Troya Beaches. Costa Adeje, Tenerife Sur

Troya Beaches

Beaches > Troya Beaches
Arena dorada
Hamacas, sombrillas, duchas...
Playa accesible

The oldest and most visited beaches of Costa Adeje

Like most of the beaches of the island, the sand is of volcanic origin, fine and dark in color. It is a very busy urban beach and surrounded by all kinds of hotel infrastructure which makes it one of the tourist centers of the island. Along the promenade that presides over these beaches you can find a variety of restaurants, ice cream parlors, bars, stores and tourist information office.

Información de interés

Tipo de playa: Urbana
Composición: Arena dorada
Longitud: 650 m
Anchura: 20 m
Corrientes: Corrientes moderadas
Ocupación: Alta
Servicios: playa accesible, socorrismo, analíticas periódicas de agua, hamacas, sombrillas, duchas, lavapiés, papeleras / contenedores, servicio de limpieza, kioskos, actividades acuáticas, zona comercial, tiendas..., bares / restaurantes

Before swimming, look at the signs on the beach.

Red flag: no swimming.

Yellow flag: caution.

Green flag: swimming conditions are good.

Even if you see no apparent reason for the bathing ban, respect the rules.

If you want to swim, do it parallel to the shore, so you won't stray from the coast.

Beware of battlelines, floats, etc.... they can drag you out to sea without you noticing.

Respect the areas marked out with buoys for other activities (jet skis, small boats...)

Do not dive without checking the depth of the water and if there are rocks in the area.

Before going out to sea, watch the weather. The wind and sea can change abruptly on the coast.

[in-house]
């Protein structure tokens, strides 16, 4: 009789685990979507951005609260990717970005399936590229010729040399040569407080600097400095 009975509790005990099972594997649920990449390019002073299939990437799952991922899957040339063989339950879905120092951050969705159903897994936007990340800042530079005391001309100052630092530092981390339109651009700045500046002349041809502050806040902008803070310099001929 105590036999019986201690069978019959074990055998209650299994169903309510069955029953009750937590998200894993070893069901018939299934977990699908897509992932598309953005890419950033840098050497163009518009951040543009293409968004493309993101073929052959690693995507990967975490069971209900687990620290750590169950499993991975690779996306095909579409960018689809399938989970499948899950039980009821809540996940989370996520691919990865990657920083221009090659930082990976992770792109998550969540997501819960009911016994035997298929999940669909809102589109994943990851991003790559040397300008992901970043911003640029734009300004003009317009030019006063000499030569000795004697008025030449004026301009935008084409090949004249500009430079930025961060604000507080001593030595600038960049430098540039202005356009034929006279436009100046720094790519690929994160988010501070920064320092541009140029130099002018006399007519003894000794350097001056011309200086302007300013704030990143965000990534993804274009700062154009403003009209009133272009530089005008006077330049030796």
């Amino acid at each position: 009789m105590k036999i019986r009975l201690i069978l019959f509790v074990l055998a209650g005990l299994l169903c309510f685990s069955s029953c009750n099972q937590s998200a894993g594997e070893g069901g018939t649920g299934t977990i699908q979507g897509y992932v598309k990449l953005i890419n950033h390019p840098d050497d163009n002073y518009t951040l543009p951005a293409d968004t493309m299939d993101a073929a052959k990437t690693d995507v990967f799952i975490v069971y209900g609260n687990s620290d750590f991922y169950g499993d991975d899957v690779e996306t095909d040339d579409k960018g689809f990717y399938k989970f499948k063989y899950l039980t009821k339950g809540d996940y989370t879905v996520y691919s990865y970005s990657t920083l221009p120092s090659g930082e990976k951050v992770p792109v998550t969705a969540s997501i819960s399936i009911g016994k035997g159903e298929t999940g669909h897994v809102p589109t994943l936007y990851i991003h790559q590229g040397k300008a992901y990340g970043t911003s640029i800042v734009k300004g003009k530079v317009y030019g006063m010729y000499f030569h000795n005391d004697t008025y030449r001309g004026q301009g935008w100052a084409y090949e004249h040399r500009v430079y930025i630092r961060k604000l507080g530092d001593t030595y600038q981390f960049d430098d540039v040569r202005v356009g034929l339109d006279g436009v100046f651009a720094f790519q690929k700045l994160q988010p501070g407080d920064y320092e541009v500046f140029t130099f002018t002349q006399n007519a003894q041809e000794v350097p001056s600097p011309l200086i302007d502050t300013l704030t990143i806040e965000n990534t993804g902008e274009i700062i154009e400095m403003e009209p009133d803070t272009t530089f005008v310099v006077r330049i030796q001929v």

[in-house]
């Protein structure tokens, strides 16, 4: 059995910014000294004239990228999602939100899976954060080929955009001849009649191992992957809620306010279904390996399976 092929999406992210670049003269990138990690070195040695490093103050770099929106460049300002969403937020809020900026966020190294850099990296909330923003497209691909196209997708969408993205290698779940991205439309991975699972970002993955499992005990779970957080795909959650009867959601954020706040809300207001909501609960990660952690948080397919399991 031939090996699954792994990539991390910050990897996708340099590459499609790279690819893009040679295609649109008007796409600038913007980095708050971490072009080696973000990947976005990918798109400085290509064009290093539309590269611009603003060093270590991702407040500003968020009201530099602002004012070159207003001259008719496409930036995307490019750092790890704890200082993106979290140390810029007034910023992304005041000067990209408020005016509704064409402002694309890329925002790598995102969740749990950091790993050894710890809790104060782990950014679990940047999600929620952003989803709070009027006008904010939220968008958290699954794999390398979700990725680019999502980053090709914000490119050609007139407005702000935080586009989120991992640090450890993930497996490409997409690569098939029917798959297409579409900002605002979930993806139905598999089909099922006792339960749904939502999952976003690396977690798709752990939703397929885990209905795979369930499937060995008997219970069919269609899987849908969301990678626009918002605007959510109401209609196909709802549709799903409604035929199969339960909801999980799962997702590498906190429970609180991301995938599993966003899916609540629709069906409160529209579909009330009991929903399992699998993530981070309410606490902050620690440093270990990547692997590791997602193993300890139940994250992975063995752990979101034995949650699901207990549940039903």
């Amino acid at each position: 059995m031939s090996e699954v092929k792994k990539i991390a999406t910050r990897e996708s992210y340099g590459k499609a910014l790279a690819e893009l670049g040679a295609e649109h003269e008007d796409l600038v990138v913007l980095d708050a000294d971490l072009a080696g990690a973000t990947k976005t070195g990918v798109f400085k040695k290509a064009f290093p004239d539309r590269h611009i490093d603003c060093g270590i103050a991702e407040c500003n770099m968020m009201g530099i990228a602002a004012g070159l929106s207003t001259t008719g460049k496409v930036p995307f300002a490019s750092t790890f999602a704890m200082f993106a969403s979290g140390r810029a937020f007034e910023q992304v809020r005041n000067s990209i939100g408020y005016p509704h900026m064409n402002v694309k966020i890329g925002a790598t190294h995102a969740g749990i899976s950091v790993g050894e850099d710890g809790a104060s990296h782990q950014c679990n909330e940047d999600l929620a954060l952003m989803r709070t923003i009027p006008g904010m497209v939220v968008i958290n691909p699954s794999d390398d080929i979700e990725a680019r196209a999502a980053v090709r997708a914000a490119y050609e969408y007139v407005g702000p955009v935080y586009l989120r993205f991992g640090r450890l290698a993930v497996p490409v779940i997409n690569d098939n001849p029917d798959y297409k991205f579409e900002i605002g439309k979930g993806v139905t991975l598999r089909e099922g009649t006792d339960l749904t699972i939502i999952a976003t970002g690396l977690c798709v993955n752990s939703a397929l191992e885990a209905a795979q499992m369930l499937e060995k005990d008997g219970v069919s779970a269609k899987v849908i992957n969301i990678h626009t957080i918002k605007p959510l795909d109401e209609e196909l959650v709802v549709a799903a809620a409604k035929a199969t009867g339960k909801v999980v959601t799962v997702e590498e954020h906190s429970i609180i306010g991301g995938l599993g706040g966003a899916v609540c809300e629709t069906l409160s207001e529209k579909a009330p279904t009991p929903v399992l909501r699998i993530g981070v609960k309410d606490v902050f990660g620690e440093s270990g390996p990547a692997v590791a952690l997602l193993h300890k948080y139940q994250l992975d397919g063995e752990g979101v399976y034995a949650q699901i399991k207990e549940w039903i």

If you are going to walk in rocky areas, wear appropriate footwear to avoid slipping and be very careful with sea urchins.

If you find yourself in trouble, never swim against the current, wait for it to lose intensity and let yourself be carried by the current, avoiding areas where the waves break.

If you see someone in distress at sea or notice a delay in the return of a family member or friend, immediately call 1-1-2.

If you are not an expert in water rescue, do not jump in to help anyone. Call 1-1-2

The sun has very beneficial effects on our body, stimulating the formation of vitamin A and D, as well as contributing to the improvement of our mood. With an average of 300 days of sunshine a year, it is normal that we try to enjoy it, but remember that if you want to avoid sunburn, sunstroke or irreversible damage, you should take a series of precautions.

Use protective creams with ultraviolet filters with a factor greater than 15. Sunscreen should be applied every two hours.

Clouds reduce the amount of the sun's rays but many of these rays pass through them. So you should also protect yourself on cloudy days.

Hats and sunglasses with UVA and UVB protection are recommended, trying to avoid the hours of highest solar radiation (between 12 noon and 4 pm).